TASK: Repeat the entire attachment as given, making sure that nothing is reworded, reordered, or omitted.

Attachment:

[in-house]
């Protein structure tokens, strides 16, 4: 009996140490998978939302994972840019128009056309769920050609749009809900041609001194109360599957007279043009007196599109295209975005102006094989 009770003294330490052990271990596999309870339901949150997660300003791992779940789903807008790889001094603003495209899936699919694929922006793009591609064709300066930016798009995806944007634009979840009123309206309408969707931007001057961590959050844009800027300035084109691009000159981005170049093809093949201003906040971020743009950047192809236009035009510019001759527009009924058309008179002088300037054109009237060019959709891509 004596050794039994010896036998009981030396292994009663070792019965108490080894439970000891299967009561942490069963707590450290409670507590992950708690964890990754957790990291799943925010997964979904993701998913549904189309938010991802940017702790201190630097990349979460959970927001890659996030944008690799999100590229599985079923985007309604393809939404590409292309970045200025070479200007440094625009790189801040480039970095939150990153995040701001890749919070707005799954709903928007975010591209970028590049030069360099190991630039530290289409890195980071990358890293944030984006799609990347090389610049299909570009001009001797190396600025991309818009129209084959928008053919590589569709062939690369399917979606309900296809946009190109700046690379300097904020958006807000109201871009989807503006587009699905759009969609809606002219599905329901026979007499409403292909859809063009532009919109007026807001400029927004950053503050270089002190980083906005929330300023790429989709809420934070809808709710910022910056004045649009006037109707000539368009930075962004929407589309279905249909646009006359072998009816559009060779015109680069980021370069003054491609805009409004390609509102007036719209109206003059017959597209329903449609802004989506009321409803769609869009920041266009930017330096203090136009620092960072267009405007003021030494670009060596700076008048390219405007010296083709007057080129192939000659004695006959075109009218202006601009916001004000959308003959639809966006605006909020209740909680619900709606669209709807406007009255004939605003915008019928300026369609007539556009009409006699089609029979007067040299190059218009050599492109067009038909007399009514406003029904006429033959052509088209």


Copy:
[in-house]
């Protein structure tokens, strides 16, 4: 009996140490998978939302994972840019128009056309769920050609749009809900041609001194109360599957007279043009007196599109295209975005102006094989 009770003294330490052990271990596999309870339901949150997660300003791992779940789903807008790889001094603003495209899936699919694929922006793009591609064709300066930016798009995806944007634009979840009123309206309408969707931007001057961590959050844009800027300035084109691009000159981005170049093809093949201003906040971020743009950047192809236009035009510019001759527009009924058309008179002088300037054109009237060019959709891509 004596050794039994010896036998009981030396292994009663070792019965108490080894439970000891299967009561942490069963707590450290409670507590992950708690964890990754957790990291799943925010997964979904993701998913549904189309938010991802940017702790201190630097990349979460959970927001890659996030944008690799999100590229599985079923985007309604393809939404590409292309970045200025070479200007440094625009790189801040480039970095939150990153995040701001890749919070707005799954709903928007975010591209970028590049030069360099190991630039530290289409890195980071990358890293944030984006799609990347090389610049299909570009001009001797190396600025991309818009129209084959928008053919590589569709062939690369399917979606309900296809946009190109700046690379300097904020958006807000109201871009989807503006587009699905759009969609809606002219599905329901026979007499409403292909859809063009532009919109007026807001400029927004950053503050270089002190980083906005929330300023790429989709809420934070809808709710910022910056004045649009006037109707000539368009930075962004929407589309279905249909646009006359072998009816559009060779015109680069980021370069003054491609805009409004390609509102007036719209109206003059017959597209329903449609802004989506009321409803769609869009920041266009930017330096203090136009620092960072267009405007003021030494670009060596700076008048390219405007010296083709007057080129192939000659004695006959075109009218202006601009916001004000959308003959639809966006605006909020209740909680619900709606669209709807406007009255004939605003915008019928300026369609007539556009009409006699089609029979007067040299190059218009050599492109067009038909007399009514406003029904006429033959052509088209």